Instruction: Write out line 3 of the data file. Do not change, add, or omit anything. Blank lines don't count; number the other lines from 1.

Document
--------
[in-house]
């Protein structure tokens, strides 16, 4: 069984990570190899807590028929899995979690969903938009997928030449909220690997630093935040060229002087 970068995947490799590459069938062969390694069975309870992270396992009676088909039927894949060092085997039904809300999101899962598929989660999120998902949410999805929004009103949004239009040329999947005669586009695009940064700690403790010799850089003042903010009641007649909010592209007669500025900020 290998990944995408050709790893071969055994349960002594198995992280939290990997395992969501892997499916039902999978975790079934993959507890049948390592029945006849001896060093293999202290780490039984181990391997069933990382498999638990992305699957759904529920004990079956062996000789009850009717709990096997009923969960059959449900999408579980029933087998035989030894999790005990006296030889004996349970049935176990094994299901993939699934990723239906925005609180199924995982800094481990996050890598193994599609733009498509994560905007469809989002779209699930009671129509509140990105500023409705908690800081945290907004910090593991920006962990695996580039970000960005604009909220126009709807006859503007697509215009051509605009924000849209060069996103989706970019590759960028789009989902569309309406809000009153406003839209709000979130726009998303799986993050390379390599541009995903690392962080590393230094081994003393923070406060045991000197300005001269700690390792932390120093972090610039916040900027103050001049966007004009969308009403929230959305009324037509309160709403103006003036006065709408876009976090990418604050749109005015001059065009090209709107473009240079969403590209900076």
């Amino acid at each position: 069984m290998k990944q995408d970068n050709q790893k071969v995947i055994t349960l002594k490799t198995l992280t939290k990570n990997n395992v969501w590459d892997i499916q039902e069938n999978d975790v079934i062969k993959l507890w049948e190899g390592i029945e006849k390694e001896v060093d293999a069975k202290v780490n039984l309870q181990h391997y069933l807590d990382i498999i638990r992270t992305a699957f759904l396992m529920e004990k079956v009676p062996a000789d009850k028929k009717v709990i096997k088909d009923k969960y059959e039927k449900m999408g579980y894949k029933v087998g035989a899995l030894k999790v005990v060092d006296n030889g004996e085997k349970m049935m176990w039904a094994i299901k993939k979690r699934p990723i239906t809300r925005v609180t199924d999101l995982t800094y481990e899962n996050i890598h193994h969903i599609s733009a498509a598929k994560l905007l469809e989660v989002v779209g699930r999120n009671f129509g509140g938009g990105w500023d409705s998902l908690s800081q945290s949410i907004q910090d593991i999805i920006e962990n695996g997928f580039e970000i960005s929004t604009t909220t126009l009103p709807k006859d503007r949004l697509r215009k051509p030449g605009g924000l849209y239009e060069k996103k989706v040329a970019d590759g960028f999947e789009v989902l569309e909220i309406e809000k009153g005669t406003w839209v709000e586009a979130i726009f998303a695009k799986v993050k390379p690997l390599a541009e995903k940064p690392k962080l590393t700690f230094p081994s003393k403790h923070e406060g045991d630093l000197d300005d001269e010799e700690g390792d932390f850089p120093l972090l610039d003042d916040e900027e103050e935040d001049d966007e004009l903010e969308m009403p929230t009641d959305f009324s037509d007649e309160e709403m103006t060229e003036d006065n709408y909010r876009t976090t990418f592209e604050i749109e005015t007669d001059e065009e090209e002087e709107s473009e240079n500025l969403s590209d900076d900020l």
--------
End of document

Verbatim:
């Amino acid at each position: 069984m290998k990944q995408d970068n050709q790893k071969v995947i055994t349960l002594k490799t198995l992280t939290k990570n990997n395992v969501w590459d892997i499916q039902e069938n999978d975790v079934i062969k993959l507890w049948e190899g390592i029945e006849k390694e001896v060093d293999a069975k202290v780490n039984l309870q181990h391997y069933l807590d990382i498999i638990r992270t992305a699957f759904l396992m529920e004990k079956v009676p062996a000789d009850k028929k009717v709990i096997k088909d009923k969960y059959e039927k449900m999408g579980y894949k029933v087998g035989a899995l030894k999790v005990v060092d006296n030889g004996e085997k349970m049935m176990w039904a094994i299901k993939k979690r699934p990723i239906t809300r925005v609180t199924d999101l995982t800094y481990e899962n996050i890598h193994h969903i599609s733009a498509a598929k994560l905007l469809e989660v989002v779209g699930r999120n009671f129509g509140g938009g990105w500023d409705s998902l908690s800081q945290s949410i907004q910090d593991i999805i920006e962990n695996g997928f580039e970000i960005s929004t604009t909220t126009l009103p709807k006859d503007r949004l697509r215009k051509p030449g605009g924000l849209y239009e060069k996103k989706v040329a970019d590759g960028f999947e789009v989902l569309e909220i309406e809000k009153g005669t406003w839209v709000e586009a979130i726009f998303a695009k799986v993050k390379p690997l390599a541009e995903k940064p690392k962080l590393t700690f230094p081994s003393k403790h923070e406060g045991d630093l000197d300005d001269e010799e700690g390792d932390f850089p120093l972090l610039d003042d916040e900027e103050e935040d001049d966007e004009l903010e969308m009403p929230t009641d959305f009324s037509d007649e309160e709403m103006t060229e003036d006065n709408y909010r876009t976090t990418f592209e604050i749109e005015t007669d001059e065009e090209e002087e709107s473009e240079n500025l969403s590209d900076d900020l």